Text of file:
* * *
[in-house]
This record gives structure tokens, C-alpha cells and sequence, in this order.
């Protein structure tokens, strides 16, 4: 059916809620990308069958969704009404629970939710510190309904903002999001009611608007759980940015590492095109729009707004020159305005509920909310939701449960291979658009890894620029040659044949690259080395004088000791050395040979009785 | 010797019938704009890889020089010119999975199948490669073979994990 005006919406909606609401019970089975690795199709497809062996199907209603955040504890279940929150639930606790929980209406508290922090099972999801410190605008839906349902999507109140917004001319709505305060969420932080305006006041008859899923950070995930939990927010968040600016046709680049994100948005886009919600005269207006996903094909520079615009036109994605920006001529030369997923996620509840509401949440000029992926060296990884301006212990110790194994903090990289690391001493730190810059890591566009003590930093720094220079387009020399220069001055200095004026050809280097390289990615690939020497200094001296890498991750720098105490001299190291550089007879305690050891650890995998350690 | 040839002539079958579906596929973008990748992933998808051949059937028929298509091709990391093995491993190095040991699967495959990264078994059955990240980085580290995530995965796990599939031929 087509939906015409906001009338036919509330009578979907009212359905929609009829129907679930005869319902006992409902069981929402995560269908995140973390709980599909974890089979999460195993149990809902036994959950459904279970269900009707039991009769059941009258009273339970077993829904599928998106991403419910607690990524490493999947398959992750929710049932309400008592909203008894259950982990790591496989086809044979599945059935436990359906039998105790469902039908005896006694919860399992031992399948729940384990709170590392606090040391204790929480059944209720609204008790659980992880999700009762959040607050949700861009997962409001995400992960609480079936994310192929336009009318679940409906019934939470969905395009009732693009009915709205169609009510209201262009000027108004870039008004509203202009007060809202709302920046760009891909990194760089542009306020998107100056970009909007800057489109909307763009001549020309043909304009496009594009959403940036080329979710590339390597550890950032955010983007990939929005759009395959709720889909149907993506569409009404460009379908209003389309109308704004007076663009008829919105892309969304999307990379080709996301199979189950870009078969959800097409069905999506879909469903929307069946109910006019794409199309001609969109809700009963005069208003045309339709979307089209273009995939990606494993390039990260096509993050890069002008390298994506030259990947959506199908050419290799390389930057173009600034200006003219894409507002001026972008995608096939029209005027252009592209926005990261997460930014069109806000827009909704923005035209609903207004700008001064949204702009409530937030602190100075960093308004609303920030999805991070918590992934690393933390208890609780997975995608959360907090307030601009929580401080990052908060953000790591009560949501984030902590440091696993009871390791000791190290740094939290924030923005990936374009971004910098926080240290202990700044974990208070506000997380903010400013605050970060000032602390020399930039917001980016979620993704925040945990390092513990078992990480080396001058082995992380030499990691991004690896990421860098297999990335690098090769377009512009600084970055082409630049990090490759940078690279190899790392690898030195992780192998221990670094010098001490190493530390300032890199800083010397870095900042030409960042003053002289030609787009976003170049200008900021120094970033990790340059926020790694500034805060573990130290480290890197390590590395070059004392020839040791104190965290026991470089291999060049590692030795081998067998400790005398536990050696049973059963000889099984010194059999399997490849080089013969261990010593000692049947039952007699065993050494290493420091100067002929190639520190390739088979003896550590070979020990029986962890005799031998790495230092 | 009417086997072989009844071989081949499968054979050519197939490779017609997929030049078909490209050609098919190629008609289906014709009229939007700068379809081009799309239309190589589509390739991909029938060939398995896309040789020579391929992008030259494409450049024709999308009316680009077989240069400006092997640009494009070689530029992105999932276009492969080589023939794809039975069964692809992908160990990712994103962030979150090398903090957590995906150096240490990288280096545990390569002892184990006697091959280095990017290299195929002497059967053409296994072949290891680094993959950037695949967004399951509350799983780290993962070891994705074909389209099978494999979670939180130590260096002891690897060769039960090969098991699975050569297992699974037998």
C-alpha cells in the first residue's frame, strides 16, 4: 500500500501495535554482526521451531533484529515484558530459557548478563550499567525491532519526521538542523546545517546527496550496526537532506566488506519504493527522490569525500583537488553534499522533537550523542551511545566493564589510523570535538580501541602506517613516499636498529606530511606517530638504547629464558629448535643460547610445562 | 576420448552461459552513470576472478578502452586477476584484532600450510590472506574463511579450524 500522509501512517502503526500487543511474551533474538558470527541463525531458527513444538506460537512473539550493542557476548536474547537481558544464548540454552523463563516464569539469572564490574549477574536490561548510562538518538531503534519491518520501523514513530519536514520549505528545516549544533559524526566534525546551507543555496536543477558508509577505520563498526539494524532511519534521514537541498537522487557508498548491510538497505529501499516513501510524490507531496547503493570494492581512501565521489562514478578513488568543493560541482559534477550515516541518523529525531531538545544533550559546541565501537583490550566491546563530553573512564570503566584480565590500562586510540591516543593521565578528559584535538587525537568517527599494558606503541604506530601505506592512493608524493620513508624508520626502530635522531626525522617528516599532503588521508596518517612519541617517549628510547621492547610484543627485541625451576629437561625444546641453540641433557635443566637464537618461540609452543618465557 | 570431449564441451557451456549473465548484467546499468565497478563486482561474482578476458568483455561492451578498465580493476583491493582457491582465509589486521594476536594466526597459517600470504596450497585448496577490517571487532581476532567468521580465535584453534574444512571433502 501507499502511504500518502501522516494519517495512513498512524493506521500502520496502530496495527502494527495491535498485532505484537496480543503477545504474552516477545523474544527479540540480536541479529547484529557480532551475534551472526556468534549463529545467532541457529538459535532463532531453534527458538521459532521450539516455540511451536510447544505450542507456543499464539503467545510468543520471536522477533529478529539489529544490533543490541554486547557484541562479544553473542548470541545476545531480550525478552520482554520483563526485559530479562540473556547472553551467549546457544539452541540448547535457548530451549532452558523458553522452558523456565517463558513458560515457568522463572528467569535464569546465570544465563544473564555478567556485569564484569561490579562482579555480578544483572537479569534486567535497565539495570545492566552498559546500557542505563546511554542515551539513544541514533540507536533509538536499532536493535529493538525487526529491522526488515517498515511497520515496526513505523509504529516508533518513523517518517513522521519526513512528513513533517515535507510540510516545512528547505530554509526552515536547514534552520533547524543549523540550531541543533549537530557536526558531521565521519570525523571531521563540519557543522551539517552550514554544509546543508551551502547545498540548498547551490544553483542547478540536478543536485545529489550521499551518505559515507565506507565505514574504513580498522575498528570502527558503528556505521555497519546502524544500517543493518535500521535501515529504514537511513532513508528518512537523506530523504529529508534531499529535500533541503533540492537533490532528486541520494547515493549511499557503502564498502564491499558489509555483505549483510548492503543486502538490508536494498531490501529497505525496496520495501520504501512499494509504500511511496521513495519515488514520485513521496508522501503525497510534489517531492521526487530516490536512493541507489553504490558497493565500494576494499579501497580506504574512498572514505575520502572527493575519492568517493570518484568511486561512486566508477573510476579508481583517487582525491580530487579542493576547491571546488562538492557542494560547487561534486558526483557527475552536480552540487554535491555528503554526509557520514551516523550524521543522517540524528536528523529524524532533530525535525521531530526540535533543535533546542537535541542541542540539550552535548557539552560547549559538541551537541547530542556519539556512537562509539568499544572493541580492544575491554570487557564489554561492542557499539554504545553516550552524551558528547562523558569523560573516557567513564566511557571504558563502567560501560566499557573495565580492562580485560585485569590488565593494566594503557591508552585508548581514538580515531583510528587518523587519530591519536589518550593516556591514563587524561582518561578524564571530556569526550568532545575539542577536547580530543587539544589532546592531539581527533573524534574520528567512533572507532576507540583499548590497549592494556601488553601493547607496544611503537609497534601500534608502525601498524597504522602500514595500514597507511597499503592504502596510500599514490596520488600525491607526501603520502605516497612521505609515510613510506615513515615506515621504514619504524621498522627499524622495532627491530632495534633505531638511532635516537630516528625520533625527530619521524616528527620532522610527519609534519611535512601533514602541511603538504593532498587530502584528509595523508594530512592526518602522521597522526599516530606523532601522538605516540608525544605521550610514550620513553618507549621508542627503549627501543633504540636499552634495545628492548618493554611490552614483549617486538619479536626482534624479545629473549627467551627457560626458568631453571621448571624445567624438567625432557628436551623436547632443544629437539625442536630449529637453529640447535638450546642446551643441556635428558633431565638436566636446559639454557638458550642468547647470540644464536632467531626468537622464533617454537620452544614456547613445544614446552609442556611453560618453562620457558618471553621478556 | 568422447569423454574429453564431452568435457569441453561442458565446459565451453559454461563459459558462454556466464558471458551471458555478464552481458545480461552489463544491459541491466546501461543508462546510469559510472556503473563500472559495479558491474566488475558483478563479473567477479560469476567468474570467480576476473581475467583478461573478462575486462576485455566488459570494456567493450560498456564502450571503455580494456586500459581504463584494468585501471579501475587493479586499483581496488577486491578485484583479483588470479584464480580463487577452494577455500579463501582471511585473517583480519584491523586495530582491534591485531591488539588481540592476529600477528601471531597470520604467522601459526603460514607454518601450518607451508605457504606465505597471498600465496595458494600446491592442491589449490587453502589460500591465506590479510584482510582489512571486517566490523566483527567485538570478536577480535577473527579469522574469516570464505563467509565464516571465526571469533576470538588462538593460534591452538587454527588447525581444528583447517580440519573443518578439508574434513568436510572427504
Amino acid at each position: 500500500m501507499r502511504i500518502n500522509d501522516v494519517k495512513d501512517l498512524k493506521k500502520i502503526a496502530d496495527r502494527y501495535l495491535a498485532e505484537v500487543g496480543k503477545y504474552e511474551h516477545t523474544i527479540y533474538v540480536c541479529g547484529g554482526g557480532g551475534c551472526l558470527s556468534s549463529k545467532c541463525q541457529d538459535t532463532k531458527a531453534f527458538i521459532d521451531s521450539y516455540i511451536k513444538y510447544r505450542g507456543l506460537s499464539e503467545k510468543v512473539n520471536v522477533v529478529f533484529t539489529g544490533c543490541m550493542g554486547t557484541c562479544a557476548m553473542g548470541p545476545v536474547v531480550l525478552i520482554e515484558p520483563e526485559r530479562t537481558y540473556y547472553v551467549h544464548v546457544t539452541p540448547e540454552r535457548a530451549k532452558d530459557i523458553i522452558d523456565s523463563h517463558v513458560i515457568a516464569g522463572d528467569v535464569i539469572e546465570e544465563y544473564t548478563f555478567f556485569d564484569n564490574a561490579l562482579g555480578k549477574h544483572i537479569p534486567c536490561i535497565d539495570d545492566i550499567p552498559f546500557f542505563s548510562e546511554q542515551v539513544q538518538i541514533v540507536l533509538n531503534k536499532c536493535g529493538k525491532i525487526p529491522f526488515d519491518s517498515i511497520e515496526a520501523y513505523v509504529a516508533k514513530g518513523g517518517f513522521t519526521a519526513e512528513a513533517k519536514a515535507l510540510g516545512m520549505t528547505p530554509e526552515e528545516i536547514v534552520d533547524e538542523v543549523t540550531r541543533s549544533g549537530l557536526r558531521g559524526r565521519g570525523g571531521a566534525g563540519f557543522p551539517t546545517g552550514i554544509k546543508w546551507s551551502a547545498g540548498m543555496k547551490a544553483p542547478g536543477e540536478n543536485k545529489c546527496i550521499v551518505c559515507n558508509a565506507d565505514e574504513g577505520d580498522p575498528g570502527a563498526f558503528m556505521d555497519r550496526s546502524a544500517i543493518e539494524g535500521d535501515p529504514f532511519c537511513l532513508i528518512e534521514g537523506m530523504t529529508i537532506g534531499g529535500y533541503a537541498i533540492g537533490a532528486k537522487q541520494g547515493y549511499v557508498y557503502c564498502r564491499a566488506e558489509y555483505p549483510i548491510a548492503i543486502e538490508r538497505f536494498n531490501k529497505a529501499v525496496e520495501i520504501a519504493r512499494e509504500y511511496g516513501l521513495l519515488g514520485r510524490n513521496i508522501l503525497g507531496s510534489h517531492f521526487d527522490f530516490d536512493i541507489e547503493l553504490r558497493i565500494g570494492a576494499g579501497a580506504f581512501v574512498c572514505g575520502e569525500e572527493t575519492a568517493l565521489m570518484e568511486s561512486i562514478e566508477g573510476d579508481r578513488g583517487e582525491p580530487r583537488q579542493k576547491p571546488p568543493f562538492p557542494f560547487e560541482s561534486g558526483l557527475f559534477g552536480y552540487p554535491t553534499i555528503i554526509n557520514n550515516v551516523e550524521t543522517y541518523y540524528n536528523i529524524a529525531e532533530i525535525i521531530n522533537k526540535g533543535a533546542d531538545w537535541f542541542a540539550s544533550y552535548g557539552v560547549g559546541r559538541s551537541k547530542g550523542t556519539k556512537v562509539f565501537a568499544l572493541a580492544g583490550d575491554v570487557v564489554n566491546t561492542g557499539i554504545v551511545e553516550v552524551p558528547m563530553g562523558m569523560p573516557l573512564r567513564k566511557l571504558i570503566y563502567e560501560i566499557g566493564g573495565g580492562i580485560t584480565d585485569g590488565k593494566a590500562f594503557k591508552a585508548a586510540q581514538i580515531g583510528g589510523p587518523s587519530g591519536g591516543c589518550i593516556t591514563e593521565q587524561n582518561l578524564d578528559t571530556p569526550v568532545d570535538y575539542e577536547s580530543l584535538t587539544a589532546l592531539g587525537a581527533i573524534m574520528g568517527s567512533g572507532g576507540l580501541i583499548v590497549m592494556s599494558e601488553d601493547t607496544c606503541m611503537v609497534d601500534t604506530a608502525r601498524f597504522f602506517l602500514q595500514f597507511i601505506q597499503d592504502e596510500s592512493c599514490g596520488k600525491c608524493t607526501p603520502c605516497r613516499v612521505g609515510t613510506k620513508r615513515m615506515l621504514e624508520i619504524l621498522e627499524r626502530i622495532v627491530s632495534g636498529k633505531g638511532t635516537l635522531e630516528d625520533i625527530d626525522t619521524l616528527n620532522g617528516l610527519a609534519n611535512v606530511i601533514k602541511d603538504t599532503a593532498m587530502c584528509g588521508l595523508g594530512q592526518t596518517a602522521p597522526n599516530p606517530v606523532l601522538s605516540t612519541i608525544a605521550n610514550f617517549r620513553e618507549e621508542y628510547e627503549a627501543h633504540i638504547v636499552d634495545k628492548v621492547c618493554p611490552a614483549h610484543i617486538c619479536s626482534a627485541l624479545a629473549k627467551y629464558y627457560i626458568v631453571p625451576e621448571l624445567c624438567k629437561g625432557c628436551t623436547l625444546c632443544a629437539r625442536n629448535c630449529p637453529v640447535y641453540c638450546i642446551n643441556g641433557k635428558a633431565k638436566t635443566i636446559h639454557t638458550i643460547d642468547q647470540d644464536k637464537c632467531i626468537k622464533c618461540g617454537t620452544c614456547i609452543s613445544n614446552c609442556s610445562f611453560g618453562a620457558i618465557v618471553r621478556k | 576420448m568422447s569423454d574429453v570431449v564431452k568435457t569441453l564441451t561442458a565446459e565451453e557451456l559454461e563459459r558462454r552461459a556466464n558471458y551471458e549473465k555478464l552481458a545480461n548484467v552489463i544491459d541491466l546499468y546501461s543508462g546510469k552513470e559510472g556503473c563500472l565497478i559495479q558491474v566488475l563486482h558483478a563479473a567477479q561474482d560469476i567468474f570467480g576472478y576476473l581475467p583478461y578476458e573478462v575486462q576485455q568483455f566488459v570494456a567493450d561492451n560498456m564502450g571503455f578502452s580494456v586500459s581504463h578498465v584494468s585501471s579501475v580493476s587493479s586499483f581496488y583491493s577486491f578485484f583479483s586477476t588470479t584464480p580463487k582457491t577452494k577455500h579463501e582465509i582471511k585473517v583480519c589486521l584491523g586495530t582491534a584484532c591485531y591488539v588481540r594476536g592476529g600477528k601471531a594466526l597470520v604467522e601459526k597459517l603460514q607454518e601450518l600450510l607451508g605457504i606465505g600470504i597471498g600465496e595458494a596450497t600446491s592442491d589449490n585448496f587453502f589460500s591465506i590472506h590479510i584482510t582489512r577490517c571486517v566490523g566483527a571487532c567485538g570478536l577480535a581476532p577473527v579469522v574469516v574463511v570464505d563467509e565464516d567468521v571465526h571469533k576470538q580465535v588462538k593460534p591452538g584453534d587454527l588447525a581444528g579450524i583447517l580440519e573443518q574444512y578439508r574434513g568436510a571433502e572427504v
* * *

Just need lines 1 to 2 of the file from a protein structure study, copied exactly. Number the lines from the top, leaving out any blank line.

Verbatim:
[in-house]
This record gives structure tokens, C-alpha cells and sequence, in this order.